Don’t get me started on visa application fees J They charge so much and not even partially refund it if you get refused. They also charge fees for infants. I heard the same amount as adults (around $140 which is lots of many for many countries), but I haven’t confirmed it myself… I hold green card now, but just to change my last name to my future husband’s, I have to pay $450 again and wait again for God knows how long and have the same risk of getting rejected as the initial green card application. This is crazy!


I recommend contacting your local senate or congressman to see if they can help with your situation. But I’m afraid if he was denied once, he might get denied again if you leave everything up to local consulate….

 Good luck!

Post # 12
889 posts
Busy bee
  • Wedding: September 2015 - Diplomat Country Club

@Minnow:  I know he hasn’t “propose” yet but how about the girlfriends apply for a fiance visas for him to come? He would need to come and get married within 30days if i’m not mistaken. Or he just gonna have to get married and start the residency process that’s the only thing i could think of 🙁 I know how you feel my Fiance is also not a us citizen buthe is us resident and right now we have no idea if his family will be able to come for the wedding

Post # 13
1670 posts
Bumble bee
  • Wedding: August 2014

I second writing to your congressman, I had a friend for whom this worked (boyfriend stuck out of country, wedding, etc)

I just went through the most nightmarish process with my SO’s visa (he is here on a work visa) – he ended up getting it in the end, but we went through periods where agents were screaming at him that he was going to be banned from the United States, that he was a lazy, filthy drunk, that “you people” are cheating the Visa system, etc – and I can think of nothing that would have provoked this except that they were looking to get a rise out of him, which they didn’t. The process is horrific. I developed ulcers during it and started grinding my teeth.

We are eager to adjust his status here as soon as is feasable. I’m so sorry this is happening to you, keep us updated. They should have some compassion on his brother!


Post # 14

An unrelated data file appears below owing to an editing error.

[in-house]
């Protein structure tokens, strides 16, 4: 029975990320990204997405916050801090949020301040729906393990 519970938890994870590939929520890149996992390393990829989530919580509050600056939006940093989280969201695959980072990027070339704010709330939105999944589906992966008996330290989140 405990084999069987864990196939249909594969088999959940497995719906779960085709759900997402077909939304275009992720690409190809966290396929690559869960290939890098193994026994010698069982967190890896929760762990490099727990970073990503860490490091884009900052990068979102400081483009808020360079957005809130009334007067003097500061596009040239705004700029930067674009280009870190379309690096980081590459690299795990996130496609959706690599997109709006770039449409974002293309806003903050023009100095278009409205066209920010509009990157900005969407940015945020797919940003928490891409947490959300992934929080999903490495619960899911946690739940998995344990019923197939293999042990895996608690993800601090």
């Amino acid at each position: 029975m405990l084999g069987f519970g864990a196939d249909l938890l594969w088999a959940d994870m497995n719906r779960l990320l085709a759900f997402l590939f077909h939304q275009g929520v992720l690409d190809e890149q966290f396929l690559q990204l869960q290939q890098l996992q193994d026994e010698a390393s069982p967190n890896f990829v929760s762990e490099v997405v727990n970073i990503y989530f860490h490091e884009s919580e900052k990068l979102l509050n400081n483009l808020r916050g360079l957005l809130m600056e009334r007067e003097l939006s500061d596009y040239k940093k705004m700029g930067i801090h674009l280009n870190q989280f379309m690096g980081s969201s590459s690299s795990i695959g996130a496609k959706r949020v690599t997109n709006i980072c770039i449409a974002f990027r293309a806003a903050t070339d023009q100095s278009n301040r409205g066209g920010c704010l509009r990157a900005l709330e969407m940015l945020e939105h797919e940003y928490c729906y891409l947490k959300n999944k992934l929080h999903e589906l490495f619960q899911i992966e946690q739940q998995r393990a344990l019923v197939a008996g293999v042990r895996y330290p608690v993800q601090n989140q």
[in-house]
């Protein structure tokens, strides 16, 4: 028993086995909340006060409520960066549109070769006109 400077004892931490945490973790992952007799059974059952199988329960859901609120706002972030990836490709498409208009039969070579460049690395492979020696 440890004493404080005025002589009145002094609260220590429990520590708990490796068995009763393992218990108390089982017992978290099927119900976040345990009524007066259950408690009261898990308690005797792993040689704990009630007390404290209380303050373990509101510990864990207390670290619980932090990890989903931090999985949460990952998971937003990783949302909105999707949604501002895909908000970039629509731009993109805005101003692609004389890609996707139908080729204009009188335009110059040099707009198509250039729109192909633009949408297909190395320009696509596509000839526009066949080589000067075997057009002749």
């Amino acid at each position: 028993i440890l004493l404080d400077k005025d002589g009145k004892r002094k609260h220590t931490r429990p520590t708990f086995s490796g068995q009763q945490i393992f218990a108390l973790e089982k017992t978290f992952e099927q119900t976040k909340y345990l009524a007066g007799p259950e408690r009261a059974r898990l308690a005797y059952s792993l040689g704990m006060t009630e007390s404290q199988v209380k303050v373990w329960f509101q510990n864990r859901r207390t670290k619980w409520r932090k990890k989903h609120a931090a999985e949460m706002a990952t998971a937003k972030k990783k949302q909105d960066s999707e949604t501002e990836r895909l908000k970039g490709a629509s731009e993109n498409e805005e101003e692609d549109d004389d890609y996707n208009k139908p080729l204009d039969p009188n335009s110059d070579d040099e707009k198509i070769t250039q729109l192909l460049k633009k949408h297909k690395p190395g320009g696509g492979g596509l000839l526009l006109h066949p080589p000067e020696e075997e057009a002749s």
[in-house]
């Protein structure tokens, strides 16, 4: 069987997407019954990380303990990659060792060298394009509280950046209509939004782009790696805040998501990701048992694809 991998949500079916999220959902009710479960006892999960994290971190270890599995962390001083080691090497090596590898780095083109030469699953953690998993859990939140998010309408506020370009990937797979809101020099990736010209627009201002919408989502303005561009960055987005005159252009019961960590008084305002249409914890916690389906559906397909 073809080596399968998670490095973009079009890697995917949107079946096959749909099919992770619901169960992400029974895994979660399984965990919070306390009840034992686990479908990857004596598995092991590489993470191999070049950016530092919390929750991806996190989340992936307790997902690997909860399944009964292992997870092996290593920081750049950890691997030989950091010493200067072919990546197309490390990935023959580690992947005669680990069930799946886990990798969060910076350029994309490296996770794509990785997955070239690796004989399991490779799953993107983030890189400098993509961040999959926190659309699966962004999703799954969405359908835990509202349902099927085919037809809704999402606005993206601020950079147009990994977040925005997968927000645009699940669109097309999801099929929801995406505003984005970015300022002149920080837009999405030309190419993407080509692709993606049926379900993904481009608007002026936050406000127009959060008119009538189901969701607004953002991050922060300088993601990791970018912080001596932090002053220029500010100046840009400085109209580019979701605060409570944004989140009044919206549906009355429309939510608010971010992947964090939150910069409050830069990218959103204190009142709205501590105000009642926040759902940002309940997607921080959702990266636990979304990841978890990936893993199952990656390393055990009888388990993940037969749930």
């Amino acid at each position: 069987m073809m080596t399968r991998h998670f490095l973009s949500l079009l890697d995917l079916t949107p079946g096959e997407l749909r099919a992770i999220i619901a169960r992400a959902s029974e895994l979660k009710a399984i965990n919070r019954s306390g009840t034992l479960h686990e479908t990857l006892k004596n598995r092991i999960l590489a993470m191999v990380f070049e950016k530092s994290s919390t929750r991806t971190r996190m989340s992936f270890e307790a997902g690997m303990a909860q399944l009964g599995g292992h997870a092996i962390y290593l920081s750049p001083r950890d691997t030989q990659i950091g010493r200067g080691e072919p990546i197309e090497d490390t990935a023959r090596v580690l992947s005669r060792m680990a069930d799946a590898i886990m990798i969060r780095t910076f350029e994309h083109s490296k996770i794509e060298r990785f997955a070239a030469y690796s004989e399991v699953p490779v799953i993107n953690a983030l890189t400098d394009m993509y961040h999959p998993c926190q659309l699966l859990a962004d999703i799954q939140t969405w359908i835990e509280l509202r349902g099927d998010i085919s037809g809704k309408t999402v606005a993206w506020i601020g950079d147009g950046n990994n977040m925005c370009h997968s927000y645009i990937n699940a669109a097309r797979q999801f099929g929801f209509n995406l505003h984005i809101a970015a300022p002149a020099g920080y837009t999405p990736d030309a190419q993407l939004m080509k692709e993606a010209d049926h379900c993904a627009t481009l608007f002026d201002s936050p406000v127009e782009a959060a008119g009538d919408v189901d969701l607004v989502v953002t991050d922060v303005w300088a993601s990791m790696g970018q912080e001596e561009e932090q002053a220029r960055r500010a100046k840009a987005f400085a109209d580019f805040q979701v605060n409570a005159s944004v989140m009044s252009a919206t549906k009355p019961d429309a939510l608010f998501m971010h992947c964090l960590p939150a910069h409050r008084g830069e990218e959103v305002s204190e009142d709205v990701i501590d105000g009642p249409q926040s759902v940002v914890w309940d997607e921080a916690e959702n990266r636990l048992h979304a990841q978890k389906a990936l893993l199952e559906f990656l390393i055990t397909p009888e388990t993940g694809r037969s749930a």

2874 posts
Sugar bee
  • Wedding: March 2013

God this is a nightmare. Problem is i think visa stuff is like a vicious circle. they refuse a visa for a stupid reason,then when he applies again its like “well we refused last time, must have  had a reason” and are then doubly likely to refuse than the first time

it sucks they dont refund the fees if they reject the application as well. people have to pay money for a possibility

@Minnow:  a destination wedding might be the answer unfortunately, if the visa stuff doesnt work out

talking to your congressman/senator would be a good idea, BUT i think (im assuming, im not american) its hard to get a politician to pay attention. any chance of starting some kind of campaign? getting as many people as you can behind you – the bigger the splash, the more attention will be paid. a petition/website…whatever

Post # 15
3886 posts
Honey bee
  • Wedding: September 2011

I’m not at all saying the detention centers or the process overall isn’t broken— it is– our immigration system is horribly broken on lots of levels!  But I can see at least a few red flags, mainly with Future Brother-In-Law not having a job and not having any intention to return to his native country.  On paper, this makes him look very risky for overstaying his visa, because he’s not got any documentable reason to leave the US.  I strongly recommend you work with an immigration lawyer, and that he get some kind of actual job in some country other than the US, which will help increase his chances of getting a visa on the next attempt.  You have to show that he has a reason to go home at the end of his visa period, and if “home” is in a country where he’s not a citizen, and he’s not got work waiting there for him, well you can see how it looks on paper.  Just bringing this up so he has a better chance on the next try.